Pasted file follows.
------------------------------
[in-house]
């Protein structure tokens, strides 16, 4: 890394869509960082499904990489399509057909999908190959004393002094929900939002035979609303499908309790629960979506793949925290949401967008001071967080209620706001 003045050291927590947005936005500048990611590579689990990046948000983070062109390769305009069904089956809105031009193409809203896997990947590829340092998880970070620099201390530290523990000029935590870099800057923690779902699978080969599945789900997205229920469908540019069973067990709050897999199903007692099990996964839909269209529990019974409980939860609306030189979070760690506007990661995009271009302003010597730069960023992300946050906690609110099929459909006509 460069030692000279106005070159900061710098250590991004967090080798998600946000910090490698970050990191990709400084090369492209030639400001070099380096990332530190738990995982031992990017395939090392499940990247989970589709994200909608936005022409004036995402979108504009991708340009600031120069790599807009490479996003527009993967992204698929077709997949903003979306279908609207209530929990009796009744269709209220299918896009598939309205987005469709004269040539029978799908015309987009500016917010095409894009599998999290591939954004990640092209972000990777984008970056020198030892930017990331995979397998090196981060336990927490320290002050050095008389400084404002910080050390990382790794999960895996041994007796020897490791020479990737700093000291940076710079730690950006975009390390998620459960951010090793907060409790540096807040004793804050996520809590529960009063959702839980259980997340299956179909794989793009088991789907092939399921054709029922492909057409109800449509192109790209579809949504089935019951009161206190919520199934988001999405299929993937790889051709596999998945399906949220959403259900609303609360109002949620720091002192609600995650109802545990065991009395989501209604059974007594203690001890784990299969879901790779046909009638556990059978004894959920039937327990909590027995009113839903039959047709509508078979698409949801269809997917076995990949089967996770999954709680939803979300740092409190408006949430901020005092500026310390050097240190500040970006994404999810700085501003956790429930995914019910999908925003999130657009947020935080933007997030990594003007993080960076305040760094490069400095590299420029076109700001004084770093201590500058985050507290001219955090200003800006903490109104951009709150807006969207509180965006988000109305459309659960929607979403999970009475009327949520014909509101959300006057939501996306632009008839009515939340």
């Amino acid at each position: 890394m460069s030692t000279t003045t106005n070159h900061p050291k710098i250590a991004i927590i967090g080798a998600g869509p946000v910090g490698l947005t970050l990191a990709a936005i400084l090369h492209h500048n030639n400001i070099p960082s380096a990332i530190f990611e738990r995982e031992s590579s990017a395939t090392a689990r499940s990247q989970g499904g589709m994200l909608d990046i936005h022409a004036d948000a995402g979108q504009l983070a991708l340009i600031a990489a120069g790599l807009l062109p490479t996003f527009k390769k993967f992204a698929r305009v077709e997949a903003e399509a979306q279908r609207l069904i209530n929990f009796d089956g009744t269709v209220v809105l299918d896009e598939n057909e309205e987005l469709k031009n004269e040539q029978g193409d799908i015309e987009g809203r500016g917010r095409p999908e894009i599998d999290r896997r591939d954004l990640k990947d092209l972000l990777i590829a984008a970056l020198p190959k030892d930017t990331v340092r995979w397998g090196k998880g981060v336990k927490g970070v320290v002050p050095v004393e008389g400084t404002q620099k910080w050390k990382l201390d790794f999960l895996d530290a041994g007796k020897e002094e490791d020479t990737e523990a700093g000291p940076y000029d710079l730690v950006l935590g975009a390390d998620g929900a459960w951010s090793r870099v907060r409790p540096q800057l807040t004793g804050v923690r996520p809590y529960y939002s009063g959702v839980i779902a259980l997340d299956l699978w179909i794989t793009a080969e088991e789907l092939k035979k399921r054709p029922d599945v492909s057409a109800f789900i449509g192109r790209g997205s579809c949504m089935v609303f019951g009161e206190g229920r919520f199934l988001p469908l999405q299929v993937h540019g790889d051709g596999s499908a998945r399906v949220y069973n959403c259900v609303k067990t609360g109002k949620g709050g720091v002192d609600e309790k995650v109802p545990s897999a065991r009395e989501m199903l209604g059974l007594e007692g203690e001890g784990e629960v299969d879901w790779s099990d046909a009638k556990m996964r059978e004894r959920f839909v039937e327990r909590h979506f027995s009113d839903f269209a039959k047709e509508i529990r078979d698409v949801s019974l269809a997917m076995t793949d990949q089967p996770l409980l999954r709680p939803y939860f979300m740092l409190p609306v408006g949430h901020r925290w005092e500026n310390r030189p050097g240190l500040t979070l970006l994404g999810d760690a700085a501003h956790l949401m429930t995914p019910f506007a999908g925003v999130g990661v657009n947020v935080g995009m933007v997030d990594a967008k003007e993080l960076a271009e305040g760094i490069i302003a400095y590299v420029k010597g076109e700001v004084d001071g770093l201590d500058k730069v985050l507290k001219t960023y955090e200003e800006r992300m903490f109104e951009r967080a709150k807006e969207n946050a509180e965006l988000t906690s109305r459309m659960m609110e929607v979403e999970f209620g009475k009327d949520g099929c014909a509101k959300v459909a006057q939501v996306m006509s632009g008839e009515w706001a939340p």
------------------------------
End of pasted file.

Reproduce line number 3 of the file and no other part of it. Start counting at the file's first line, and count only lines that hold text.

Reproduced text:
């Amino acid at each position: 890394m460069s030692t000279t003045t106005n070159h900061p050291k710098i250590a991004i927590i967090g080798a998600g869509p946000v910090g490698l947005t970050l990191a990709a936005i400084l090369h492209h500048n030639n400001i070099p960082s380096a990332i530190f990611e738990r995982e031992s590579s990017a395939t090392a689990r499940s990247q989970g499904g589709m994200l909608d990046i936005h022409a004036d948000a995402g979108q504009l983070a991708l340009i600031a990489a120069g790599l807009l062109p490479t996003f527009k390769k993967f992204a698929r305009v077709e997949a903003e399509a979306q279908r609207l069904i209530n929990f009796d089956g009744t269709v209220v809105l299918d896009e598939n057909e309205e987005l469709k031009n004269e040539q029978g193409d799908i015309e987009g809203r500016g917010r095409p999908e894009i599998d999290r896997r591939d954004l990640k990947d092209l972000l990777i590829a984008a970056l020198p190959k030892d930017t990331v340092r995979w397998g090196k998880g981060v336990k927490g970070v320290v002050p050095v004393e008389g400084t404002q620099k910080w050390k990382l201390d790794f999960l895996d530290a041994g007796k020897e002094e490791d020479t990737e523990a700093g000291p940076y000029d710079l730690v950006l935590g975009a390390d998620g929900a459960w951010s090793r870099v907060r409790p540096q800057l807040t004793g804050v923690r996520p809590y529960y939002s009063g959702v839980i779902a259980l997340d299956l699978w179909i794989t793009a080969e088991e789907l092939k035979k399921r054709p029922d599945v492909s057409a109800f789900i449509g192109r790209g997205s579809c949504m089935v609303f019951g009161e206190g229920r919520f199934l988001p469908l999405q299929v993937h540019g790889d051709g596999s499908a998945r399906v949220y069973n959403c259900v609303k067990t609360g109002k949620g709050g720091v002192d609600e309790k995650v109802p545990s897999a065991r009395e989501m199903l209604g059974l007594e007692g203690e001890g784990e629960v299969d879901w790779s099990d046909a009638k556990m996964r059978e004894r959920f839909v039937e327990r909590h979506f027995s009113d839903f269209a039959k047709e509508i529990r078979d698409v949801s019974l269809a997917m076995t793949d990949q089967p996770l409980l999954r709680p939803y939860f979300m740092l409190p609306v408006g949430h901020r925290w005092e500026n310390r030189p050097g240190l500040t979070l970006l994404g999810d760690a700085a501003h956790l949401m429930t995914p019910f506007a999908g925003v999130g990661v657009n947020v935080g995009m933007v997030d990594a967008k003007e993080l960076a271009e305040g760094i490069i302003a400095y590299v420029k010597g076109e700001v004084d001071g770093l201590d500058k730069v985050l507290k001219t960023y955090e200003e800006r992300m903490f109104e951009r967080a709150k807006e969207n946050a509180e965006l988000t906690s109305r459309m659960m609110e929607v979403e999970f209620g009475k009327d949520g099929c014909a509101k959300v459909a006057q939501v996306m006509s632009g008839e009515w706001a939340p």